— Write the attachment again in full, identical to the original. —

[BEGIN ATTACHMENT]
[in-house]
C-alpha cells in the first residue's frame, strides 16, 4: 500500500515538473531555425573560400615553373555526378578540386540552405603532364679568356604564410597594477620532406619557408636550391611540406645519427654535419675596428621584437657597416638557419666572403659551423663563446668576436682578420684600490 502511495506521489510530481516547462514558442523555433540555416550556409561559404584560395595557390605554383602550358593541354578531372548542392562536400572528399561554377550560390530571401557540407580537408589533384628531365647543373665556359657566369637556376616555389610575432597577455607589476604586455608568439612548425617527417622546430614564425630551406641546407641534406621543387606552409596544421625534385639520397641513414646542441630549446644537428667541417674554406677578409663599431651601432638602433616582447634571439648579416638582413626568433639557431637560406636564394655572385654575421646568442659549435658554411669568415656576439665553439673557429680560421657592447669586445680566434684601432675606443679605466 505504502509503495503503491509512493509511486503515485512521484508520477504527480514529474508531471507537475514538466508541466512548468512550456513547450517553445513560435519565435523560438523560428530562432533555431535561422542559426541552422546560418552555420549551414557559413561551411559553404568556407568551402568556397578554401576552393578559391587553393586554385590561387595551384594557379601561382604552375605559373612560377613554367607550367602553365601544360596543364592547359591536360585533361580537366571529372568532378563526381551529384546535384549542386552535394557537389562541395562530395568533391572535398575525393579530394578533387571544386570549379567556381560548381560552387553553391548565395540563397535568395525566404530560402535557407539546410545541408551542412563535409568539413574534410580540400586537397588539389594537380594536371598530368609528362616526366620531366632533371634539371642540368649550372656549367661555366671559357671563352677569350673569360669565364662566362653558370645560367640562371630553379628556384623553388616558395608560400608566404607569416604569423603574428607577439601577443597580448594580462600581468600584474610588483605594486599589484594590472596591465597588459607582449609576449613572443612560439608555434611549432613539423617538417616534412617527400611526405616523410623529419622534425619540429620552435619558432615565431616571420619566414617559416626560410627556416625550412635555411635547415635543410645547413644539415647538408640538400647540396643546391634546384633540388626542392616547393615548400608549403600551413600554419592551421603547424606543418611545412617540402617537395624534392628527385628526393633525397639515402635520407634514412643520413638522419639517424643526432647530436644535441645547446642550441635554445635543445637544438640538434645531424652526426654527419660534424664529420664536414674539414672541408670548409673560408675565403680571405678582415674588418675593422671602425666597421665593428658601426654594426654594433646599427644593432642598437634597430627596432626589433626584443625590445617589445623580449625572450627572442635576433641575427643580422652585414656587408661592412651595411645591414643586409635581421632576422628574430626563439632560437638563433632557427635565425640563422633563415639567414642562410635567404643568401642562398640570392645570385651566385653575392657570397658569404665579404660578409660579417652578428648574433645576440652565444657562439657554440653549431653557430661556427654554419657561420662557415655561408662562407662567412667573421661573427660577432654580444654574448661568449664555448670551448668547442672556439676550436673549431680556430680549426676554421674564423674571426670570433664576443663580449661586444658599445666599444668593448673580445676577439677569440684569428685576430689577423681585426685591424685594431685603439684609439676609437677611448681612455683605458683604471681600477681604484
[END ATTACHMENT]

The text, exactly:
[in-house]
C-alpha cells in the first residue's frame, strides 16, 4: 500500500515538473531555425573560400615553373555526378578540386540552405603532364679568356604564410597594477620532406619557408636550391611540406645519427654535419675596428621584437657597416638557419666572403659551423663563446668576436682578420684600490 502511495506521489510530481516547462514558442523555433540555416550556409561559404584560395595557390605554383602550358593541354578531372548542392562536400572528399561554377550560390530571401557540407580537408589533384628531365647543373665556359657566369637556376616555389610575432597577455607589476604586455608568439612548425617527417622546430614564425630551406641546407641534406621543387606552409596544421625534385639520397641513414646542441630549446644537428667541417674554406677578409663599431651601432638602433616582447634571439648579416638582413626568433639557431637560406636564394655572385654575421646568442659549435658554411669568415656576439665553439673557429680560421657592447669586445680566434684601432675606443679605466 505504502509503495503503491509512493509511486503515485512521484508520477504527480514529474508531471507537475514538466508541466512548468512550456513547450517553445513560435519565435523560438523560428530562432533555431535561422542559426541552422546560418552555420549551414557559413561551411559553404568556407568551402568556397578554401576552393578559391587553393586554385590561387595551384594557379601561382604552375605559373612560377613554367607550367602553365601544360596543364592547359591536360585533361580537366571529372568532378563526381551529384546535384549542386552535394557537389562541395562530395568533391572535398575525393579530394578533387571544386570549379567556381560548381560552387553553391548565395540563397535568395525566404530560402535557407539546410545541408551542412563535409568539413574534410580540400586537397588539389594537380594536371598530368609528362616526366620531366632533371634539371642540368649550372656549367661555366671559357671563352677569350673569360669565364662566362653558370645560367640562371630553379628556384623553388616558395608560400608566404607569416604569423603574428607577439601577443597580448594580462600581468600584474610588483605594486599589484594590472596591465597588459607582449609576449613572443612560439608555434611549432613539423617538417616534412617527400611526405616523410623529419622534425619540429620552435619558432615565431616571420619566414617559416626560410627556416625550412635555411635547415635543410645547413644539415647538408640538400647540396643546391634546384633540388626542392616547393615548400608549403600551413600554419592551421603547424606543418611545412617540402617537395624534392628527385628526393633525397639515402635520407634514412643520413638522419639517424643526432647530436644535441645547446642550441635554445635543445637544438640538434645531424652526426654527419660534424664529420664536414674539414672541408670548409673560408675565403680571405678582415674588418675593422671602425666597421665593428658601426654594426654594433646599427644593432642598437634597430627596432626589433626584443625590445617589445623580449625572450627572442635576433641575427643580422652585414656587408661592412651595411645591414643586409635581421632576422628574430626563439632560437638563433632557427635565425640563422633563415639567414642562410635567404643568401642562398640570392645570385651566385653575392657570397658569404665579404660578409660579417652578428648574433645576440652565444657562439657554440653549431653557430661556427654554419657561420662557415655561408662562407662567412667573421661573427660577432654580444654574448661568449664555448670551448668547442672556439676550436673549431680556430680549426676554421674564423674571426670570433664576443663580449661586444658599445666599444668593448673580445676577439677569440684569428685576430689577423681585426685591424685594431685603439684609439676609437677611448681612455683605458683604471681600477681604484